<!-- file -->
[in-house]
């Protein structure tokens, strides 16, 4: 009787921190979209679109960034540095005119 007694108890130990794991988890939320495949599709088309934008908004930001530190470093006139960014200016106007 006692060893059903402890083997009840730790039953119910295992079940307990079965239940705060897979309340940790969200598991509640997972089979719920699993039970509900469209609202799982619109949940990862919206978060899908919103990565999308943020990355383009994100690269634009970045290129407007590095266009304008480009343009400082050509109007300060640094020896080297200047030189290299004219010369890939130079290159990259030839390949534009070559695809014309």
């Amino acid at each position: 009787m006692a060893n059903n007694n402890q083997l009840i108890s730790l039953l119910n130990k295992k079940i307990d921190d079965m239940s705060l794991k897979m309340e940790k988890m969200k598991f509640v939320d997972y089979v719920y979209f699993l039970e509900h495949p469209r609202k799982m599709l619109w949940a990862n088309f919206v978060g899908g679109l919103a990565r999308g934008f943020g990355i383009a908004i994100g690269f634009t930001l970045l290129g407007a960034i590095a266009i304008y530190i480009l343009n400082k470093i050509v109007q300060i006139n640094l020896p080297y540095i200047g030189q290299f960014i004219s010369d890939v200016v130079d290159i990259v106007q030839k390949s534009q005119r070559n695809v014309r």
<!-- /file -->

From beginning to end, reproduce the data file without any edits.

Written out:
[in-house]
């Protein structure tokens, strides 16, 4: 009787921190979209679109960034540095005119 007694108890130990794991988890939320495949599709088309934008908004930001530190470093006139960014200016106007 006692060893059903402890083997009840730790039953119910295992079940307990079965239940705060897979309340940790969200598991509640997972089979719920699993039970509900469209609202799982619109949940990862919206978060899908919103990565999308943020990355383009994100690269634009970045290129407007590095266009304008480009343009400082050509109007300060640094020896080297200047030189290299004219010369890939130079290159990259030839390949534009070559695809014309």
């Amino acid at each position: 009787m006692a060893n059903n007694n402890q083997l009840i108890s730790l039953l119910n130990k295992k079940i307990d921190d079965m239940s705060l794991k897979m309340e940790k988890m969200k598991f509640v939320d997972y089979v719920y979209f699993l039970e509900h495949p469209r609202k799982m599709l619109w949940a990862n088309f919206v978060g899908g679109l919103a990565r999308g934008f943020g990355i383009a908004i994100g690269f634009t930001l970045l290129g407007a960034i590095a266009i304008y530190i480009l343009n400082k470093i050509v109007q300060i006139n640094l020896p080297y540095i200047g030189q290299f960014i004219s010369d890939v200016v130079d290159i990259v106007q030839k390949s534009q005119r070559n695809v014309r």